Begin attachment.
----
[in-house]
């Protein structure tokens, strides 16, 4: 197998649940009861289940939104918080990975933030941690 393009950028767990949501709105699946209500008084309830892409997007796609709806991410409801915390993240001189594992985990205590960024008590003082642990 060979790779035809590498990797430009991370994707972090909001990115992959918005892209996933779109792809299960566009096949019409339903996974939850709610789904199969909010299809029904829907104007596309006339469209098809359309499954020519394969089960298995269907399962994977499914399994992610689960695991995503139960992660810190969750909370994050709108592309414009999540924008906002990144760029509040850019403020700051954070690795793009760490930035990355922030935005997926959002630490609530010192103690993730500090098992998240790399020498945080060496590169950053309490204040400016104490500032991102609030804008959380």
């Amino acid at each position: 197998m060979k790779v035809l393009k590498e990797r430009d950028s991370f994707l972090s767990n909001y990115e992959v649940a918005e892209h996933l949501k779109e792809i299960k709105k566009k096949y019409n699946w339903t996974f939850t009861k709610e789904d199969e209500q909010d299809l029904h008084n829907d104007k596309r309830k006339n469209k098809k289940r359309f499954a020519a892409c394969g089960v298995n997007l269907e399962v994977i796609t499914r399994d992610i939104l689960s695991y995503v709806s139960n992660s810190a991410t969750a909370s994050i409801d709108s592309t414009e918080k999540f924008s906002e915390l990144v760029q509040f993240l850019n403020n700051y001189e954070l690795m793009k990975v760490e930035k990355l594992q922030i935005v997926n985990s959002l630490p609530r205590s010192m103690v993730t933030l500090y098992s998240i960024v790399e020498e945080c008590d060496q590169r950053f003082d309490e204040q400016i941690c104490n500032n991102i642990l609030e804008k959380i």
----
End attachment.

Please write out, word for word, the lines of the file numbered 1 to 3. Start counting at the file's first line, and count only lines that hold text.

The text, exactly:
[in-house]
């Protein structure tokens, strides 16, 4: 197998649940009861289940939104918080990975933030941690 393009950028767990949501709105699946209500008084309830892409997007796609709806991410409801915390993240001189594992985990205590960024008590003082642990 060979790779035809590498990797430009991370994707972090909001990115992959918005892209996933779109792809299960566009096949019409339903996974939850709610789904199969909010299809029904829907104007596309006339469209098809359309499954020519394969089960298995269907399962994977499914399994992610689960695991995503139960992660810190969750909370994050709108592309414009999540924008906002990144760029509040850019403020700051954070690795793009760490930035990355922030935005997926959002630490609530010192103690993730500090098992998240790399020498945080060496590169950053309490204040400016104490500032991102609030804008959380």
């Amino acid at each position: 197998m060979k790779v035809l393009k590498e990797r430009d950028s991370f994707l972090s767990n909001y990115e992959v649940a918005e892209h996933l949501k779109e792809i299960k709105k566009k096949y019409n699946w339903t996974f939850t009861k709610e789904d199969e209500q909010d299809l029904h008084n829907d104007k596309r309830k006339n469209k098809k289940r359309f499954a020519a892409c394969g089960v298995n997007l269907e399962v994977i796609t499914r399994d992610i939104l689960s695991y995503v709806s139960n992660s810190a991410t969750a909370s994050i409801d709108s592309t414009e918080k999540f924008s906002e915390l990144v760029q509040f993240l850019n403020n700051y001189e954070l690795m793009k990975v760490e930035k990355l594992q922030i935005v997926n985990s959002l630490p609530r205590s010192m103690v993730t933030l500090y098992s998240i960024v790399e020498e945080c008590d060496q590169r950053f003082d309490e204040q400016i941690c104490n500032n991102i642990l609030e804008k959380i």